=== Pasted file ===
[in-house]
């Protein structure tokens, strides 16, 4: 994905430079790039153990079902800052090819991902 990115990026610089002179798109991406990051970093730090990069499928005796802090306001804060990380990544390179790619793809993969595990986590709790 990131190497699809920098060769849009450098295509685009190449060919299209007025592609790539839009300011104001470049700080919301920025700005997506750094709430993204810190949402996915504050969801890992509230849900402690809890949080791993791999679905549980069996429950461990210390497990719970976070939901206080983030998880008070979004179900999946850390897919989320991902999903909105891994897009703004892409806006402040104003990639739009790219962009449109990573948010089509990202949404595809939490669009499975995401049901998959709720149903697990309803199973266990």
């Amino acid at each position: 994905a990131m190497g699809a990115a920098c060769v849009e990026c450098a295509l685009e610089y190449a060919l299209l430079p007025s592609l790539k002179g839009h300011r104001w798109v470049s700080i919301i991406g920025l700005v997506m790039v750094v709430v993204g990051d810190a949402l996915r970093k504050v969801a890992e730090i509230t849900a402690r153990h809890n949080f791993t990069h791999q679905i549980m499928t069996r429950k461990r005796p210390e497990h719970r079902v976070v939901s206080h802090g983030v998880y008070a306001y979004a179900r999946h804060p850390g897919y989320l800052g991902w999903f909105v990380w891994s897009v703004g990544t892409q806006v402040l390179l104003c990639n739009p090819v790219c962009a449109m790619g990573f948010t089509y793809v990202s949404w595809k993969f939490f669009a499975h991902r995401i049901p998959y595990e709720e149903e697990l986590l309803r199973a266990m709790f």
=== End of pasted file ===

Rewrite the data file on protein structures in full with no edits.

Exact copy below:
[in-house]
């Protein structure tokens, strides 16, 4: 994905430079790039153990079902800052090819991902 990115990026610089002179798109991406990051970093730090990069499928005796802090306001804060990380990544390179790619793809993969595990986590709790 990131190497699809920098060769849009450098295509685009190449060919299209007025592609790539839009300011104001470049700080919301920025700005997506750094709430993204810190949402996915504050969801890992509230849900402690809890949080791993791999679905549980069996429950461990210390497990719970976070939901206080983030998880008070979004179900999946850390897919989320991902999903909105891994897009703004892409806006402040104003990639739009790219962009449109990573948010089509990202949404595809939490669009499975995401049901998959709720149903697990309803199973266990």
């Amino acid at each position: 994905a990131m190497g699809a990115a920098c060769v849009e990026c450098a295509l685009e610089y190449a060919l299209l430079p007025s592609l790539k002179g839009h300011r104001w798109v470049s700080i919301i991406g920025l700005v997506m790039v750094v709430v993204g990051d810190a949402l996915r970093k504050v969801a890992e730090i509230t849900a402690r153990h809890n949080f791993t990069h791999q679905i549980m499928t069996r429950k461990r005796p210390e497990h719970r079902v976070v939901s206080h802090g983030v998880y008070a306001y979004a179900r999946h804060p850390g897919y989320l800052g991902w999903f909105v990380w891994s897009v703004g990544t892409q806006v402040l390179l104003c990639n739009p090819v790219c962009a449109m790619g990573f948010t089509y793809v990202s949404w595809k993969f939490f669009a499975h991902r995401i049901p998959y595990e709720e149903e697990l986590l309803r199973a266990m709790f």